How To Deal With A Knocked-Out Tooth

While it is more common in kids, adults can suffer from knocked-out teeth too. Statistics show that more than 5 million teeth are knocked out every year by children and adults. Impact on the jaw from sports or fighting could knock your tooth out.

Some people believe that once your tooth gets knocked out, there is no saving it. However, we assure you that you can rescue your knocked-out tooth. You do not have to live with a gap in your mouth as long as you act quickly.

Keep scrolling to learn more about what to do and avoid if your tooth gets knocked out. But first, get to know why you must act fast if you or anyone around you loses a tooth suddenly.

Importance Of Timely Action After Losing A Tooth

Acting fast is a factor that will affect the survival of the tooth. If a surgeon manages to replace the tooth in five minutes after it’s knocked out, then the tooth has a good survival rate. The tooth will receive ample blood supply, and you should have no trouble with it.

The survival rate of the tooth decreases past five minutes, but you can still rescue the tooth. For up to 60 minutes, the tooth still has a good survival rate. Therefore, if you can rush to the emergency room, a surgeon will place it back in its socket.

The surgeon will implant the tooth back, then splinter it to the adjacent teeth to hold it in place. It will remain like this for two to eight weeks. Afterward, the surgeon will remove the splinter, and your tooth should be okay.

After 60 minutes, the tooth can barely survive. Therefore, make plans to rush to the emergency room so you can save your natural tooth. If you do not preserve the tooth well, you may need an artificial replacement.

The Dos And Don’ts Of Knocked Out Teeth

1. Pick up the tooth by the crown.

First thing, you need to locate the tooth. You need to take it with you to the emergency room. Once you find it, you need to be gentle when picking it up. And even more importantly, you need to pick it up or hold it by the crown.

The crown is the chewing surface of the tooth. The root is very sensitive, and you can easily damage it with mishandling. Therefore, only hold it by the crown. If you place it on a surface or the palm of your hand, place it crown-down to again avoid damaging the root.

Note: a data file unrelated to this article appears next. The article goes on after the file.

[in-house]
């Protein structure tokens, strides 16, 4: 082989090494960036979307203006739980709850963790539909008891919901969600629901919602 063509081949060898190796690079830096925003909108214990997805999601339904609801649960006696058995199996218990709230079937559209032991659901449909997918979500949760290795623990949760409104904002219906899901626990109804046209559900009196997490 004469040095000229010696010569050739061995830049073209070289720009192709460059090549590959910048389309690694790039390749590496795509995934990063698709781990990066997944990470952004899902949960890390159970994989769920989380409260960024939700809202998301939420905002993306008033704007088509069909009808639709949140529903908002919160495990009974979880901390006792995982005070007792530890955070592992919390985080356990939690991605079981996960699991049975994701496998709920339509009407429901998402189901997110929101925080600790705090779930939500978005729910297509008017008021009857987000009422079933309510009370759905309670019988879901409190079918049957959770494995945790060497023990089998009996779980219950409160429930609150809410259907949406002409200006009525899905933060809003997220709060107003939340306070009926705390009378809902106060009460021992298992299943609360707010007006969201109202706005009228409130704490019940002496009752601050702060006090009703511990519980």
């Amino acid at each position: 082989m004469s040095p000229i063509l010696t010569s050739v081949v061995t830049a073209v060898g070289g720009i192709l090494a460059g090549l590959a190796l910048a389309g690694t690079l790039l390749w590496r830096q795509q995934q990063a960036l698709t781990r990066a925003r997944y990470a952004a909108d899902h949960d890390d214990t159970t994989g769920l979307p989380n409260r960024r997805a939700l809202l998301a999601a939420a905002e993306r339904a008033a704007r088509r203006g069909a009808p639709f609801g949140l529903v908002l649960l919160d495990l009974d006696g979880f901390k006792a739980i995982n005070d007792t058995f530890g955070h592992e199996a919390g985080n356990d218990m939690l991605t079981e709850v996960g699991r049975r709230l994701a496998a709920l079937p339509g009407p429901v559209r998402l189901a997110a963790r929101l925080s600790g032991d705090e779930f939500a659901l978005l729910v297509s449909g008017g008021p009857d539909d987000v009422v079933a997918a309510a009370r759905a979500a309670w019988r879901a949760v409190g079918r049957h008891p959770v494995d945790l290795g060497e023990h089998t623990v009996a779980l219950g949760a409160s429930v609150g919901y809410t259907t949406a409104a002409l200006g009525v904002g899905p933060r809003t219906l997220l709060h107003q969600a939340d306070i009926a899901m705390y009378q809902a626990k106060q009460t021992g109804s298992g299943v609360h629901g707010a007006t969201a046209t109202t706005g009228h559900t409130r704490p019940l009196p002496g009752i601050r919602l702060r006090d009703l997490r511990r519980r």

However, it is not advisable to keep the tooth in the open. Keep reading to find out why.

2. Rinse the tooth with water

The tooth may land in mud, dirty water, or sand. When this happens, you should clean it before attempting the next step. To clean the tooth, hold it by the crown and rinse it with milk. If you do not have milk, you can use plain water.

Do not use soap or other chemicals on the tooth. They will damage the tooth and make it impossible to safely place back into the socket. Avoid wiping the tooth on any surface, such as your shirt or even a clean cloth. The wiping motion would damage the tooth.

Additionally, using anything other than clean water and milk could spread germs and bacteria to the sensitive parts of the tooth, making it unusable.

3. Keep the tooth moist.

Next, you have to keep the tooth moist. Exposure to the environment lessens the chances of survival. So once the tooth is clean, reposition it back in the socket to keep it moist. Bathing the tooth in saliva helps to keep it alive.

Once the tooth is in, bite on it with a clean cloth between the upper and lower tooth. Hold it in place until you get to the emergency room. Some teeth gently fall right back into place. However, if it does not, do not force the tooth back in the socket as it could damage the root.

If you can’t put it back in the socket, then put the tooth in a glass of milk and take it with you to the emergency room. Use room temperature milk, and ensure that the glass is clean. Alternatively, you can use a glass of clean water to store the tooth.

Avoid using tissue, wet wipes, or even a clean cloth. These will damage the tooth.

4. Don’t take any aspirin.

You will likely be bleeding but do not panic. If you can’t get the tooth in the socket, get a clean handkerchief and place it over the socket and bite down. Maintain the pressure, and it will stop the bleeding.

Additionally, you may feel some pain. If it gets unbearable, you can take over-the-counter painkillers to ease the pain. Just ensure that you do not take anything with aspirin. Aspirin will make the bleeding worse.

Finally, do not apply anything to the wound. Keep the wound as fresh as possible and free from contaminants. Do not rinse your mouth to avoid spreading germs and bacteria to the wound. Instead, keep your mouth shut to avoid bacteria exposure.

5. Don’t put baby teeth back in.

If your baby loses a tooth unexpectedly, it is best not to put it back into the socket. First, the baby cannot bite down and may swallow or choke on the tooth. Secondly, putting the tooth back may expose your baby to bacteria, leading to an infection.

Instead, store the tooth in milk and head to your pediatric dentist immediately for action. You can stop the bleeding by applying pressure on the socket with a clean cloth.


You have to get to the emergency room fast to improve the survival rate of your tooth. Ensure that you or the patient remains calm at all times. Panicking could elevate bleeding and cause anxiety that could lead to other accidents. Instead, stay calm, and get to the emergency room. When in doubt, call your dentist for advice.

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